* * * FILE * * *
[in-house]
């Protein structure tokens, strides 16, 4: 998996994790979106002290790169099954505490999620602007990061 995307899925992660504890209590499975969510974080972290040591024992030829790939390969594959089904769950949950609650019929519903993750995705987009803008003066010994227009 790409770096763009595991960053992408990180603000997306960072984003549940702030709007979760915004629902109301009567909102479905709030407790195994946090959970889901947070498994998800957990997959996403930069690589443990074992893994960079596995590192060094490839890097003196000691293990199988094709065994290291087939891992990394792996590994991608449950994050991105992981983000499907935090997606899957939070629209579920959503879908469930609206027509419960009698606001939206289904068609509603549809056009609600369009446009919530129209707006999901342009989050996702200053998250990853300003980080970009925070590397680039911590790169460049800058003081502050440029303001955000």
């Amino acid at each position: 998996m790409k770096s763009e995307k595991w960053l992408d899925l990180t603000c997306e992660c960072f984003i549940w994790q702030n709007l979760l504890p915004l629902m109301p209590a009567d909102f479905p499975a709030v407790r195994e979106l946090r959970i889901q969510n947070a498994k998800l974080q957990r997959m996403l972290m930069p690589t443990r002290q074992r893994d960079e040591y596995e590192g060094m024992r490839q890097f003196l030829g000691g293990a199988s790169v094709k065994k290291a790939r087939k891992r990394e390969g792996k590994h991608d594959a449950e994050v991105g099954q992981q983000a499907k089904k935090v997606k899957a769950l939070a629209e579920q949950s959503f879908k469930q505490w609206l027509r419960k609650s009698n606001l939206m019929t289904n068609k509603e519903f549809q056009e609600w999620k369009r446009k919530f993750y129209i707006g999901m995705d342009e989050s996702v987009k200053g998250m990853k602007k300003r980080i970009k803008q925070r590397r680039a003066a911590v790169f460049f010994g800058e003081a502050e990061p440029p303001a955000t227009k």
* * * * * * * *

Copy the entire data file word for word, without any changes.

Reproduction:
[in-house]
């Protein structure tokens, strides 16, 4: 998996994790979106002290790169099954505490999620602007990061 995307899925992660504890209590499975969510974080972290040591024992030829790939390969594959089904769950949950609650019929519903993750995705987009803008003066010994227009 790409770096763009595991960053992408990180603000997306960072984003549940702030709007979760915004629902109301009567909102479905709030407790195994946090959970889901947070498994998800957990997959996403930069690589443990074992893994960079596995590192060094490839890097003196000691293990199988094709065994290291087939891992990394792996590994991608449950994050991105992981983000499907935090997606899957939070629209579920959503879908469930609206027509419960009698606001939206289904068609509603549809056009609600369009446009919530129209707006999901342009989050996702200053998250990853300003980080970009925070590397680039911590790169460049800058003081502050440029303001955000």
């Amino acid at each position: 998996m790409k770096s763009e995307k595991w960053l992408d899925l990180t603000c997306e992660c960072f984003i549940w994790q702030n709007l979760l504890p915004l629902m109301p209590a009567d909102f479905p499975a709030v407790r195994e979106l946090r959970i889901q969510n947070a498994k998800l974080q957990r997959m996403l972290m930069p690589t443990r002290q074992r893994d960079e040591y596995e590192g060094m024992r490839q890097f003196l030829g000691g293990a199988s790169v094709k065994k290291a790939r087939k891992r990394e390969g792996k590994h991608d594959a449950e994050v991105g099954q992981q983000a499907k089904k935090v997606k899957a769950l939070a629209e579920q949950s959503f879908k469930q505490w609206l027509r419960k609650s009698n606001l939206m019929t289904n068609k509603e519903f549809q056009e609600w999620k369009r446009k919530f993750y129209i707006g999901m995705d342009e989050s996702v987009k200053g998250m990853k602007k300003r980080i970009k803008q925070r590397r680039a003066a911590v790169f460049f010994g800058e003081a502050e990061p440029p303001a955000t227009k």